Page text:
CAREER: Transformation Elastodynamics and its Application to Wave Control in Solids (NSF; #1554033) (2016-2021)

This Faculty Early Career Development (CAREER) project supports fundamental research needed to realize mechanisms of control of waves in solids. Information and energy in the world travel from one point to another in the form of waves. Examples include electromagnetic waves such as light and radio waves, sound waves in air and water, and elastic waves in solids. The ability to control the flow of these waves, therefore, indirectly leads to the ability to control the information and energy which these waves represent. Strong material design mechanisms have recently been developed to control the flow of electromagnetic and acoustic waves. However, controlling waves in solids has proven to be more difficult, and resolving associated challenges is the main focus of this project. This research will have beneficial impact on several U.S. economic, security, and energy interests. It will lead to improvements in the design of vibration sensors, transducers, and imaging devices with applications to various industries such as aerospace, automobile, civil infrastructure.

Collaborative Research: Accurate Determination of Acoustic Wave Sources using Periodic Microstructured Materials (NSF; #1825354) (2018-2021)

The goal of this project is to exploit the dynamic behavior of microstructured periodic materials to accurately locate the sources of sound waves. The traditional method of identifying source location is using phased array sensors whose precision is limited by the size of the sensor in comparison with the wavelength of acoustic waves. This research will aim to use the vibrational properties of periodic composites to improve determination of source location. The principles developed will have direct application to radar and associated technologies in both defense and civil applications. This research is being done in collaboration with Prof. Alireza Amirkhizi from UML.

EFRI C3 SoRo: Design Principles for Soft Robots Based on Boundary Constrained Granular Swarms (NSF; #1830939) (2018-2022)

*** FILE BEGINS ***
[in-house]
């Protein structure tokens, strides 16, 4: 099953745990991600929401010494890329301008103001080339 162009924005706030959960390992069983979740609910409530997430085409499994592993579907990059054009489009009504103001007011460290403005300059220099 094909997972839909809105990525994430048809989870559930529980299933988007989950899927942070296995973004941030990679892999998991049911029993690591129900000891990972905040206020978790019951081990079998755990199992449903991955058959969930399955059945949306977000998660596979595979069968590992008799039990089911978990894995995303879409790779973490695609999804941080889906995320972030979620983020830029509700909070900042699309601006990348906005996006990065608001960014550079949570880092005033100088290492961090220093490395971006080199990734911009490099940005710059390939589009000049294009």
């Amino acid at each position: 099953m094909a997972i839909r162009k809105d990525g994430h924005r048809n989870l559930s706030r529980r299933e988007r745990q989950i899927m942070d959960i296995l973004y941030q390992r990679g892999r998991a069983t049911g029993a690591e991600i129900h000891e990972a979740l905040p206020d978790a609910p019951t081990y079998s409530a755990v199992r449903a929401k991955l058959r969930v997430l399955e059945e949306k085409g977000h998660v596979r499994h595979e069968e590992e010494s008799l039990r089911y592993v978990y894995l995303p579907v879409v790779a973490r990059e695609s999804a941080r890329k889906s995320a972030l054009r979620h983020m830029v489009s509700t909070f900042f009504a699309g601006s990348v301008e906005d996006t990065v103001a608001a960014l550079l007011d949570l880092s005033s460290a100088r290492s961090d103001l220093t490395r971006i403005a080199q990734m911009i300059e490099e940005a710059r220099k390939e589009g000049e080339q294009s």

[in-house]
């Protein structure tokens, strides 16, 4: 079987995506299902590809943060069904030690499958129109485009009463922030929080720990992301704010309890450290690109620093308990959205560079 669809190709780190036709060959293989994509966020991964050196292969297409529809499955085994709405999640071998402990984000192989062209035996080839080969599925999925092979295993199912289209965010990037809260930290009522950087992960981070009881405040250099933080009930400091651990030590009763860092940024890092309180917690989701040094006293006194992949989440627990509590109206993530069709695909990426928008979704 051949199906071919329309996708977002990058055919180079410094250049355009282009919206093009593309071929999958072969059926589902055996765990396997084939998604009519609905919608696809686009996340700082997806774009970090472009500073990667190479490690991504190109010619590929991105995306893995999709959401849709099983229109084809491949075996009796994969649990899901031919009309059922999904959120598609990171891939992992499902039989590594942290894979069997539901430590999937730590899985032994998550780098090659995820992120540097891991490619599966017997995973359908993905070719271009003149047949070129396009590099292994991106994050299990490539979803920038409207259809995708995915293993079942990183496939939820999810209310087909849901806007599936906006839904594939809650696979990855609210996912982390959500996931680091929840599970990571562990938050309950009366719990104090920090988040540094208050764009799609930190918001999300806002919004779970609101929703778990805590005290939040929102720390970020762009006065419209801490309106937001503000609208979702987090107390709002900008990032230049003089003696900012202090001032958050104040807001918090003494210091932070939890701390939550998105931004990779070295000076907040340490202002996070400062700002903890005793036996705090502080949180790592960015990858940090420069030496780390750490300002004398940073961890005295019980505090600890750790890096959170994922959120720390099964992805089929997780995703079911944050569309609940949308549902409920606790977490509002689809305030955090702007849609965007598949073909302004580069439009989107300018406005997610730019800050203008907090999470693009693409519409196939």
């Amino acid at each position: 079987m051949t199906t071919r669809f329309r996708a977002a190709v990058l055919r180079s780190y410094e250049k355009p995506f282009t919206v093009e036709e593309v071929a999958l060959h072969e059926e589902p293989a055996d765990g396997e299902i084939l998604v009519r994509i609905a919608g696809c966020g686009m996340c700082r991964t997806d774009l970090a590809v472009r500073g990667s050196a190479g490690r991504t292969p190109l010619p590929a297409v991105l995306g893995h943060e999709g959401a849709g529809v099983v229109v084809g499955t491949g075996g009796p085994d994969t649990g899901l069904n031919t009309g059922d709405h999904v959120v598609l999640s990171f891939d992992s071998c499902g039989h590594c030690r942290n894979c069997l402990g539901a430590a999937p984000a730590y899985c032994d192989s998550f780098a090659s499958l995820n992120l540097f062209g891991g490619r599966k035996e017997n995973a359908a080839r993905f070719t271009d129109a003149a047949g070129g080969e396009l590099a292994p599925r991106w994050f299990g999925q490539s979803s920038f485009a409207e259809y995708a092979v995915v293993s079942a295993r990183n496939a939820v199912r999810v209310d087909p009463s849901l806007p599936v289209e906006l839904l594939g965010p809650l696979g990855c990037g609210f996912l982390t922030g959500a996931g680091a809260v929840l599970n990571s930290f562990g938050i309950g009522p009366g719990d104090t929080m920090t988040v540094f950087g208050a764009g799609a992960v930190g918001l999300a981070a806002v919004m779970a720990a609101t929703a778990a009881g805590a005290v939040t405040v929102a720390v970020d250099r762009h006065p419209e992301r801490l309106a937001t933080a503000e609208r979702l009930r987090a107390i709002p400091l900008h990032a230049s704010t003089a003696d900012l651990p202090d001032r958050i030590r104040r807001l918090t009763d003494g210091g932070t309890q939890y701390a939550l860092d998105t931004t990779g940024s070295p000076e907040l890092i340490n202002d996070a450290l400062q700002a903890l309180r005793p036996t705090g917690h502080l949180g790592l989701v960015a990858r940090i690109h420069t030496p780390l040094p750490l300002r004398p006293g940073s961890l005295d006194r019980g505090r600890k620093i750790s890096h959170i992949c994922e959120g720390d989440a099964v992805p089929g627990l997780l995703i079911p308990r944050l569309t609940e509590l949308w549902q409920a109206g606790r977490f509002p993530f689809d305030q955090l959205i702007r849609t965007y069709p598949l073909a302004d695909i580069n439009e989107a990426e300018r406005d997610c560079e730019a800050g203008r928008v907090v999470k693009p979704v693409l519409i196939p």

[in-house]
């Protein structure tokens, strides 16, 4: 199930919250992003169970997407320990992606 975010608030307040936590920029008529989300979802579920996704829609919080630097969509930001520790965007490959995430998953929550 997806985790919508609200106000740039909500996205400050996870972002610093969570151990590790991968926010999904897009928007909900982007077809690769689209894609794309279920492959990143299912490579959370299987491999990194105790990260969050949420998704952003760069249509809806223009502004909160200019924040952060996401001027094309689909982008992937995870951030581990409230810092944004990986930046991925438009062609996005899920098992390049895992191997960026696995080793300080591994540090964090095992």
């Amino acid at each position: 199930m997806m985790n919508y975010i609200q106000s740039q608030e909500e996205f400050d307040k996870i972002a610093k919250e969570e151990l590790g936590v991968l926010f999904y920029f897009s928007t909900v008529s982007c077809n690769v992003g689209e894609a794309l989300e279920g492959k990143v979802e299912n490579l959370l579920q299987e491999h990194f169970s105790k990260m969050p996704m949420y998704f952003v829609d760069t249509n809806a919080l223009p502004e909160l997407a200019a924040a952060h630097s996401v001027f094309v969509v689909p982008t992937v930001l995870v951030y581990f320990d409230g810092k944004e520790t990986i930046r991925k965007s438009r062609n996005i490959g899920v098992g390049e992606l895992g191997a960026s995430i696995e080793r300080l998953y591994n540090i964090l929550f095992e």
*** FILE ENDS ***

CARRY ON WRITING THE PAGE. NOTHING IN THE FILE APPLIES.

This project will develop the framework to understand the modeling, sensing, control, design, and fabrication of a new class of soft robots. Most soft robots eschew the rigid links of traditional robots in favor of compliant structures. In contrast, the robot designed in this work has its “softness” emerge from the interactions among granular material encased in a flexible membrane. The concept is best visualized by considering an amoeba, in which an outer membrane loosely encapsulates a set of internal components. By allowing components on the periphery of the membrane to be active “sub-robots,” much like the cilia on the periphery of a paramecium, the overall structure can move and deform like a boundary-constrained robotic swarm. Moreover, to manipulate objects and exert large forces on the environment, the robot will also have the unique ability to jam. Jamming occurs when particles become packed so closely that instead of flowing past each other (like coffee grounds in a can) they form a solid (like coffee grounds in a vacuum-packed bag). The results of this work may offer several advantages over traditional robots, including the ability to better conform to objects, physically interact with other soft structures such as animal tissue, and locomote in unstructured environments. This research is being done in collaboration with the Robotics lab at IIT (PI: Prof. Matthew Spenko), the Jaeger lab at University of Chicago (PI: Heinrich Jaeger), and the Murugan lab at University of Chicago (PI: Arvind Murugan).